Widespread precipitation and wind warnings went into effect Tuesday for several regions of southwestern Newfoundland and southeastern Labrador.
From Tuesday night, the province is expected to experience strong gusts between 110 and 160 kilometers per hour as well as 100 millimeters to 200 millimeters of rain, which will continue until Wednesday evening, according to Environment Canada. In the high areas above Port aux Basques area, up to 400 mm of rain has been forecast.
“These are very extreme rainfall rates for this area of the country,” said Dale Foot, a meteorologist at Environment Canada in Gander, NL.
“There will be damage, washed out roads and major impacts in the next few days” as a result of the “unprecedented” floods, he told Global News.
Nova Scotia bracing for heavy rain and wind storms
An atmospheric river system – a phenomenon similar to that which has wreaked havoc in western British Columbia – is also under way in Atlantic Canada.
During the past week, floods, landslides and mudslides in BC has damaged highways, triggered evacuations, stranded thousands of people and killed hundreds of animals. At least one person is dead.
Due to the slightly different topography with fewer trees and more rocks in Newfoundland and Labrador, there is less potential for mudslides, but river levels are going to rise, said Anthony Farnell, Global News’ chief meteorologist.
Southwestern Labrador will look up to “two months of rain falling in two days,” he said.
Western Newfoundland faces several days of flooding as the storm envelops the Atlantic region
The ferry system between Cape Breton Island in Nova Scotia and Newfoundland and Labrador has been shut down for the next few days due to the extreme winds and waves, effectively cutting off road access to the island.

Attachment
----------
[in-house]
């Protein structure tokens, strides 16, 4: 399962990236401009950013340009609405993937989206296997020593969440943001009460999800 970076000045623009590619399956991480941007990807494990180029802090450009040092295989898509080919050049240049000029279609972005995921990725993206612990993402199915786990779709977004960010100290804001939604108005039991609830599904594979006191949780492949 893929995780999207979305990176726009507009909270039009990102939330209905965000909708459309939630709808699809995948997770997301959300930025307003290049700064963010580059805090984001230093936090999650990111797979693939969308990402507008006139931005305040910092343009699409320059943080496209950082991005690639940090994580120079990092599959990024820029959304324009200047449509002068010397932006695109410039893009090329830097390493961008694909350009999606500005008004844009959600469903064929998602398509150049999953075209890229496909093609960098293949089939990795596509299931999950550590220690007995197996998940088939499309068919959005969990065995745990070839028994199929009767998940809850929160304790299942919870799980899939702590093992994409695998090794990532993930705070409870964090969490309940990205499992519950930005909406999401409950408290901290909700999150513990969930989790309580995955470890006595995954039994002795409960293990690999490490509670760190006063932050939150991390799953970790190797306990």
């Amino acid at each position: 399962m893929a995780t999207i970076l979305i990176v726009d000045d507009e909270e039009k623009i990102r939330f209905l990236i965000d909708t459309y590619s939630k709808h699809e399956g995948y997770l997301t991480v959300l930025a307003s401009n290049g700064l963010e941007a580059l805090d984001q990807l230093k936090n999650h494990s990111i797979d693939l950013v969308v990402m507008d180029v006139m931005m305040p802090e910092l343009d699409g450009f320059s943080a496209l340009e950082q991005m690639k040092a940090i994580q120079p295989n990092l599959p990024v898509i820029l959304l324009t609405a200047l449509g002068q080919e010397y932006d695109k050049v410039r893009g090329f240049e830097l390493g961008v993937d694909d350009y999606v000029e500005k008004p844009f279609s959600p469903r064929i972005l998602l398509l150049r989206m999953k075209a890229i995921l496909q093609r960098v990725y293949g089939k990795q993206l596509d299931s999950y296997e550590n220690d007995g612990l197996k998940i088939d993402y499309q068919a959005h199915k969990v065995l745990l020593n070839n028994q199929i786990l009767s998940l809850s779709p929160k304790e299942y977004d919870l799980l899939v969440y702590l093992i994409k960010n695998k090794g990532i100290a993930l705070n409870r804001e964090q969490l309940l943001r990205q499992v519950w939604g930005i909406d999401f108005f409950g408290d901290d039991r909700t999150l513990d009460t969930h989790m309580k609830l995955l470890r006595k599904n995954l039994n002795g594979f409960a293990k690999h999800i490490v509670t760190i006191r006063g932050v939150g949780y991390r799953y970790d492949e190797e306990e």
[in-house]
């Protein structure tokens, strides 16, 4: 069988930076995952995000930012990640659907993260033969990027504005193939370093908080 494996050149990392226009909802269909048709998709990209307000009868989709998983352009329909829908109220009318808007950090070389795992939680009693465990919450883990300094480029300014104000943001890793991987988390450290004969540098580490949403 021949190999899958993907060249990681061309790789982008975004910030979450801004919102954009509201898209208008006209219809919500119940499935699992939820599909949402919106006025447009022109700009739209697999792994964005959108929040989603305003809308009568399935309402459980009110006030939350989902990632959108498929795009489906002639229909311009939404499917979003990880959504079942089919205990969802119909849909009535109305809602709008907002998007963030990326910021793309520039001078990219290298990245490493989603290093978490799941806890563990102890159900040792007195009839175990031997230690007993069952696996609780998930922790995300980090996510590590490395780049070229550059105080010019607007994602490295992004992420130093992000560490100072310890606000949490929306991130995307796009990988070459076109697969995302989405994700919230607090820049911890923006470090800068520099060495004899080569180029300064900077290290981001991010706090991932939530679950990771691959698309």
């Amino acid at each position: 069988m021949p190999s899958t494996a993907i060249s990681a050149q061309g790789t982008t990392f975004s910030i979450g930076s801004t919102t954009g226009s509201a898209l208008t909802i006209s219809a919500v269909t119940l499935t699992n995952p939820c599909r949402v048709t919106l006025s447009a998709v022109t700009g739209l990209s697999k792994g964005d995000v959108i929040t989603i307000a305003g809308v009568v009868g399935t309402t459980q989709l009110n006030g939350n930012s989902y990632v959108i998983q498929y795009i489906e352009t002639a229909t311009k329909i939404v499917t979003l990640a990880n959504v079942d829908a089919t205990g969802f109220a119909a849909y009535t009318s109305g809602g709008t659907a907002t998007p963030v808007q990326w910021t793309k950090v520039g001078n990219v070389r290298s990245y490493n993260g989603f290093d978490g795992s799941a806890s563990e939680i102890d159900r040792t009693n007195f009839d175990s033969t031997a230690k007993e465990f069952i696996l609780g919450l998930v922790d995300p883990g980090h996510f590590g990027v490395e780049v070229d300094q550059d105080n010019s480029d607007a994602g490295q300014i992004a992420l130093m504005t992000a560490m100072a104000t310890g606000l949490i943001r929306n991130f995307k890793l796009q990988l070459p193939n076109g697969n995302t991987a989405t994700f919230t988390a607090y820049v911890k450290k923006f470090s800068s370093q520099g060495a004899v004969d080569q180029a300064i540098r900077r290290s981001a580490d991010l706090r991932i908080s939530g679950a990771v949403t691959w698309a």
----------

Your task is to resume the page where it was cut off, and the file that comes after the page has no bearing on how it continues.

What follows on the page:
Provincial officials are urging people to take all necessary precautions.
The Department of Justice and Public Safety reminded residents to stay indoors and avoid unnecessary travel.
Emergency services also prepare and send resources prior to the torrential downpour.
“Our emergency operations center is committed and closely monitors the adverse weather and its impact on parts of the province,” NL Premier Andrew Furey said on Twitter.
Newfoundland and Labrador Hydro warned residents that power outages could occur.
While the heavy rain is expected to subside after Wednesday, another storm could hit over the weekend, Foot told Environment Canada.
“After this storm goes through to Wednesday night, there will be a bit of a break for cleanup, but it will not be sunny skies and light winds.
“It will be unresolved, but the biggest danger period will be over.”
Meanwhile, rainfall and wind warnings have also been issued for Nova Scotia, Prince Edward Island, southern New Brunswick, Iles-de-la-Madeleine and the north coast of Quebec.
Up to 75 mm of rain was expected over southern New Brunswick on Tuesday and PEI can expect up to 90 mm in isolated areas.
Nova Scotia Power reported more than 100 outages affecting more than 12,000 customers early Tuesday morning.
– With files from The Canadian Press
© 2021 Global News, a division of Corus Entertainment Inc.
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